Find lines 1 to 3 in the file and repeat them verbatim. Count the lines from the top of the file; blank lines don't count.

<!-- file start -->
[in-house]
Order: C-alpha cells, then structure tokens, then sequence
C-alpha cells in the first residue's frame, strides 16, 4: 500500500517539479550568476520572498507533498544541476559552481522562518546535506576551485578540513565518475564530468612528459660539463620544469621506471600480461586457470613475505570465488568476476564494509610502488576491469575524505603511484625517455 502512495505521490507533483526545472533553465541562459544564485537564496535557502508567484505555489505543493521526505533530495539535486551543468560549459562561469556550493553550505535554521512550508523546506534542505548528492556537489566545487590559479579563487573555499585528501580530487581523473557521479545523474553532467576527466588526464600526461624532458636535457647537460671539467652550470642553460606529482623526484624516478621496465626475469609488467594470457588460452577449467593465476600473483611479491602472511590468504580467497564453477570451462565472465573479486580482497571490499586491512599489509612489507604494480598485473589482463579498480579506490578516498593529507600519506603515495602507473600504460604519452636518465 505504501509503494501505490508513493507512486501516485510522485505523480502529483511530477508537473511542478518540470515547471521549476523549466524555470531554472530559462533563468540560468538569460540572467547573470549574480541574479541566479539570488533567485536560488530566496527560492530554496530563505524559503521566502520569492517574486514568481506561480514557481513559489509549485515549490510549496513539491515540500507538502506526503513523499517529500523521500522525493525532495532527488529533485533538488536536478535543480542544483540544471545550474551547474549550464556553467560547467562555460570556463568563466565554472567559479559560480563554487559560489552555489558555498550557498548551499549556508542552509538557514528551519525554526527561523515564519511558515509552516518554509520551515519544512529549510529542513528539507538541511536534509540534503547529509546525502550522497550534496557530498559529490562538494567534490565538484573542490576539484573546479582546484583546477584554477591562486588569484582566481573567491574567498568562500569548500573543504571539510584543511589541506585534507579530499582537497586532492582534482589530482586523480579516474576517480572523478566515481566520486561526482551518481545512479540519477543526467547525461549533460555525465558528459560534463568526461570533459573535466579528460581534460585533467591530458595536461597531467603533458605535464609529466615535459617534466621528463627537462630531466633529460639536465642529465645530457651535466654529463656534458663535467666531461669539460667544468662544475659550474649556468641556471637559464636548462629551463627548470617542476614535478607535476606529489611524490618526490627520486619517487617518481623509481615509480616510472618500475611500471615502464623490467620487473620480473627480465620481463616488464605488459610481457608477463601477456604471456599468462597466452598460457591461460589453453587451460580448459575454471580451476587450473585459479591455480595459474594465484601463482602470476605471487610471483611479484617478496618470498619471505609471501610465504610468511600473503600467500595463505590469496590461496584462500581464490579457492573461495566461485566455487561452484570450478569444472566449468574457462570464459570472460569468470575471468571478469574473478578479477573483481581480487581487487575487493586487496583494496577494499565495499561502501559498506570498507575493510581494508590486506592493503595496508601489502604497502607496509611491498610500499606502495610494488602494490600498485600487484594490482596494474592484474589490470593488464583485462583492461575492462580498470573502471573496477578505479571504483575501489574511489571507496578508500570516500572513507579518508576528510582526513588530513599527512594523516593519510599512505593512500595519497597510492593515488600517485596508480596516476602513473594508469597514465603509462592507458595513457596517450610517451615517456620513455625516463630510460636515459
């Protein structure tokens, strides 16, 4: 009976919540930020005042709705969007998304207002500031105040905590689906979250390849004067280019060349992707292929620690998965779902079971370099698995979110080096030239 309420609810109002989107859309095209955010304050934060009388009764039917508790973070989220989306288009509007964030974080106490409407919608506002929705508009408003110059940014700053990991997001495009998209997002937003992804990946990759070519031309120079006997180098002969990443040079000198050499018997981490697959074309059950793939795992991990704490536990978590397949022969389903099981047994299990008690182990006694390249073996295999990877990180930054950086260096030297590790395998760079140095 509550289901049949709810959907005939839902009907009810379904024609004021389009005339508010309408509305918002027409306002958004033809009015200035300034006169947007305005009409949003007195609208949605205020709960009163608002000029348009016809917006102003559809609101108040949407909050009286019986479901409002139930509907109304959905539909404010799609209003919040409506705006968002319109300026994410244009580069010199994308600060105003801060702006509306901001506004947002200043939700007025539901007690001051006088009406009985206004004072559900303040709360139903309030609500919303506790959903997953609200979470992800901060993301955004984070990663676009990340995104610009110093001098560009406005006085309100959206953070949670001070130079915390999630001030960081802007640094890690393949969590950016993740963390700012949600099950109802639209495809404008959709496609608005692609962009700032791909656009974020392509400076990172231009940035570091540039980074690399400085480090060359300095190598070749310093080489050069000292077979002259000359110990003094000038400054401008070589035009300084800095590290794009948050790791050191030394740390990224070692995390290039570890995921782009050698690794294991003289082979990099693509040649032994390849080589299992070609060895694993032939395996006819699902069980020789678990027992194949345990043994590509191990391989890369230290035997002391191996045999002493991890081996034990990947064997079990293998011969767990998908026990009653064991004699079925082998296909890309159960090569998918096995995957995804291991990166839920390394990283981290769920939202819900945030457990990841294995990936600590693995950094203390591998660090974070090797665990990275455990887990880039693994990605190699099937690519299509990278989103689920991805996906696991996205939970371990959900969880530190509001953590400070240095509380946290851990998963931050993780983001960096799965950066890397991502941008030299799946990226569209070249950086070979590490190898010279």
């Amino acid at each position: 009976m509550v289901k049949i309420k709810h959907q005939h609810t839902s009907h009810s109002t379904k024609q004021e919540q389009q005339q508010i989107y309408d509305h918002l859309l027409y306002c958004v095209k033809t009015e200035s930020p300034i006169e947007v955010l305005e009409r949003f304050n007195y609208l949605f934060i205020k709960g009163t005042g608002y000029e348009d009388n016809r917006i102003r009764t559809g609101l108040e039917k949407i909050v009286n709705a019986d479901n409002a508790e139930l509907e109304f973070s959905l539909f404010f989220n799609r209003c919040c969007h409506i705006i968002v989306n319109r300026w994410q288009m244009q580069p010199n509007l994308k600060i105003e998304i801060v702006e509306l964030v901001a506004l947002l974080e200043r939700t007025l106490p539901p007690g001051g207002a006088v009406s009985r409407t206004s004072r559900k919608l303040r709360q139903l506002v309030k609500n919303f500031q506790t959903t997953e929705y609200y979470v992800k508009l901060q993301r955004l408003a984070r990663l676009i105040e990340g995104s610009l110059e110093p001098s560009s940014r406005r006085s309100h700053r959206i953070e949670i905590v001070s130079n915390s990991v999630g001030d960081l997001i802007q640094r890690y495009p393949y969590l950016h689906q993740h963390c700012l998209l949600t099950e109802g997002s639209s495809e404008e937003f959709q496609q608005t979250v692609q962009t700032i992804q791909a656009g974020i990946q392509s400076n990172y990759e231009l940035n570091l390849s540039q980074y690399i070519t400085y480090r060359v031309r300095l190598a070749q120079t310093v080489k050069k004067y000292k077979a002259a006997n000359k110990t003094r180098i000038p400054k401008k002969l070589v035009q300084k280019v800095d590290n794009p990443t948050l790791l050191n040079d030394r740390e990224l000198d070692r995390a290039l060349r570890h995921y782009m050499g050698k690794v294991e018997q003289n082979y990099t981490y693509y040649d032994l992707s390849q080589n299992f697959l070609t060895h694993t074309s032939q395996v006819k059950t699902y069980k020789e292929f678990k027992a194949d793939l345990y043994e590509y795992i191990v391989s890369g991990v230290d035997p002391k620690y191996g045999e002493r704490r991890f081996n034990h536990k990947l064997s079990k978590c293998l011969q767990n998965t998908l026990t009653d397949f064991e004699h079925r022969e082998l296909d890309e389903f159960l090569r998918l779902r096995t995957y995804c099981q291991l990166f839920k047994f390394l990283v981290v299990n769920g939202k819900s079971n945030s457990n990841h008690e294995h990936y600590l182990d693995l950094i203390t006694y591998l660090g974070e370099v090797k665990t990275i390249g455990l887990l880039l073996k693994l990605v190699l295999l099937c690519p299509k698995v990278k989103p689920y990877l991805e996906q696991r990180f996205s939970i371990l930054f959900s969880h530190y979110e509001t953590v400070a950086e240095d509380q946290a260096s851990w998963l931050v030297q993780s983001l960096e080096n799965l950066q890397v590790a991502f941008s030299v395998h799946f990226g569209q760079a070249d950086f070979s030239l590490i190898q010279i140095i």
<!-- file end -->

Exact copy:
[in-house]
Order: C-alpha cells, then structure tokens, then sequence
C-alpha cells in the first residue's frame, strides 16, 4: 500500500517539479550568476520572498507533498544541476559552481522562518546535506576551485578540513565518475564530468612528459660539463620544469621506471600480461586457470613475505570465488568476476564494509610502488576491469575524505603511484625517455 502512495505521490507533483526545472533553465541562459544564485537564496535557502508567484505555489505543493521526505533530495539535486551543468560549459562561469556550493553550505535554521512550508523546506534542505548528492556537489566545487590559479579563487573555499585528501580530487581523473557521479545523474553532467576527466588526464600526461624532458636535457647537460671539467652550470642553460606529482623526484624516478621496465626475469609488467594470457588460452577449467593465476600473483611479491602472511590468504580467497564453477570451462565472465573479486580482497571490499586491512599489509612489507604494480598485473589482463579498480579506490578516498593529507600519506603515495602507473600504460604519452636518465 505504501509503494501505490508513493507512486501516485510522485505523480502529483511530477508537473511542478518540470515547471521549476523549466524555470531554472530559462533563468540560468538569460540572467547573470549574480541574479541566479539570488533567485536560488530566496527560492530554496530563505524559503521566502520569492517574486514568481506561480514557481513559489509549485515549490510549496513539491515540500507538502506526503513523499517529500523521500522525493525532495532527488529533485533538488536536478535543480542544483540544471545550474551547474549550464556553467560547467562555460570556463568563466565554472567559479559560480563554487559560489552555489558555498550557498548551499549556508542552509538557514528551519525554526527561523515564519511558515509552516518554509520551515519544512529549510529542513528539507538541511536534509540534503547529509546525502550522497550534496557530498559529490562538494567534490565538484573542490576539484573546479582546484583546477584554477591562486588569484582566481573567491574567498568562500569548500573543504571539510584543511589541506585534507579530499582537497586532492582534482589530482586523480579516474576517480572523478566515481566520486561526482551518481545512479540519477543526467547525461549533460555525465558528459560534463568526461570533459573535466579528460581534460585533467591530458595536461597531467603533458605535464609529466615535459617534466621528463627537462630531466633529460639536465642529465645530457651535466654529463656534458663535467666531461669539460667544468662544475659550474649556468641556471637559464636548462629551463627548470617542476614535478607535476606529489611524490618526490627520486619517487617518481623509481615509480616510472618500475611500471615502464623490467620487473620480473627480465620481463616488464605488459610481457608477463601477456604471456599468462597466452598460457591461460589453453587451460580448459575454471580451476587450473585459479591455480595459474594465484601463482602470476605471487610471483611479484617478496618470498619471505609471501610465504610468511600473503600467500595463505590469496590461496584462500581464490579457492573461495566461485566455487561452484570450478569444472566449468574457462570464459570472460569468470575471468571478469574473478578479477573483481581480487581487487575487493586487496583494496577494499565495499561502501559498506570498507575493510581494508590486506592493503595496508601489502604497502607496509611491498610500499606502495610494488602494490600498485600487484594490482596494474592484474589490470593488464583485462583492461575492462580498470573502471573496477578505479571504483575501489574511489571507496578508500570516500572513507579518508576528510582526513588530513599527512594523516593519510599512505593512500595519497597510492593515488600517485596508480596516476602513473594508469597514465603509462592507458595513457596517450610517451615517456620513455625516463630510460636515459